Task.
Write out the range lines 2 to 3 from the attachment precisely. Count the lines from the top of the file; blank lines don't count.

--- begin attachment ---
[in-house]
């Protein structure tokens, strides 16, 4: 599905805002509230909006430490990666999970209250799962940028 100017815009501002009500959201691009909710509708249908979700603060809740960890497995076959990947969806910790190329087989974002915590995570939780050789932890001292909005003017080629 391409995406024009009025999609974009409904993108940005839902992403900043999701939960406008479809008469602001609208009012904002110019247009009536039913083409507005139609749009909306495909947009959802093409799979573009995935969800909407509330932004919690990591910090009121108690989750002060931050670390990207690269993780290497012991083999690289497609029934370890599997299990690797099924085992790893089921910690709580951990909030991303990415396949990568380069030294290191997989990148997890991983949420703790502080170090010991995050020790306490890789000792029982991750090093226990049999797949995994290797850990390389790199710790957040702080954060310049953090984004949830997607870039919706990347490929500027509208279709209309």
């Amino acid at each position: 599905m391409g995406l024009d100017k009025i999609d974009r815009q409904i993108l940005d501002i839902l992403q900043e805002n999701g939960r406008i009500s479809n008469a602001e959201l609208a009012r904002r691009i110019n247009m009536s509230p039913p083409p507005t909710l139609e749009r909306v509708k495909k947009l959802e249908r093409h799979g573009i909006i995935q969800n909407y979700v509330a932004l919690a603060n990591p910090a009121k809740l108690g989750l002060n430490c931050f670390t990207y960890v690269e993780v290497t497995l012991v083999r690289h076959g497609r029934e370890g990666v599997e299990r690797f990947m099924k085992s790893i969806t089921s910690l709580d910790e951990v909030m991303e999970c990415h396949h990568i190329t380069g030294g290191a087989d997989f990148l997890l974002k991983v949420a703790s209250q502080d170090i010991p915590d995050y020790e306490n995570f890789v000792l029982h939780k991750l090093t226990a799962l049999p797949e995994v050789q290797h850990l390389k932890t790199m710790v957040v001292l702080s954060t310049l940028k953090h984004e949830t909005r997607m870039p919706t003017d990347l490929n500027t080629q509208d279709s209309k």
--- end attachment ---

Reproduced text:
């Protein structure tokens, strides 16, 4: 599905805002509230909006430490990666999970209250799962940028 100017815009501002009500959201691009909710509708249908979700603060809740960890497995076959990947969806910790190329087989974002915590995570939780050789932890001292909005003017080629 391409995406024009009025999609974009409904993108940005839902992403900043999701939960406008479809008469602001609208009012904002110019247009009536039913083409507005139609749009909306495909947009959802093409799979573009995935969800909407509330932004919690990591910090009121108690989750002060931050670390990207690269993780290497012991083999690289497609029934370890599997299990690797099924085992790893089921910690709580951990909030991303990415396949990568380069030294290191997989990148997890991983949420703790502080170090010991995050020790306490890789000792029982991750090093226990049999797949995994290797850990390389790199710790957040702080954060310049953090984004949830997607870039919706990347490929500027509208279709209309």
């Amino acid at each position: 599905m391409g995406l024009d100017k009025i999609d974009r815009q409904i993108l940005d501002i839902l992403q900043e805002n999701g939960r406008i009500s479809n008469a602001e959201l609208a009012r904002r691009i110019n247009m009536s509230p039913p083409p507005t909710l139609e749009r909306v509708k495909k947009l959802e249908r093409h799979g573009i909006i995935q969800n909407y979700v509330a932004l919690a603060n990591p910090a009121k809740l108690g989750l002060n430490c931050f670390t990207y960890v690269e993780v290497t497995l012991v083999r690289h076959g497609r029934e370890g990666v599997e299990r690797f990947m099924k085992s790893i969806t089921s910690l709580d910790e951990v909030m991303e999970c990415h396949h990568i190329t380069g030294g290191a087989d997989f990148l997890l974002k991983v949420a703790s209250q502080d170090i010991p915590d995050y020790e306490n995570f890789v000792l029982h939780k991750l090093t226990a799962l049999p797949e995994v050789q290797h850990l390389k932890t790199m710790v957040v001292l702080s954060t310049l940028k953090h984004e949830t909005r997607m870039p919706t003017d990347l490929n500027t080629q509208d279709s209309k």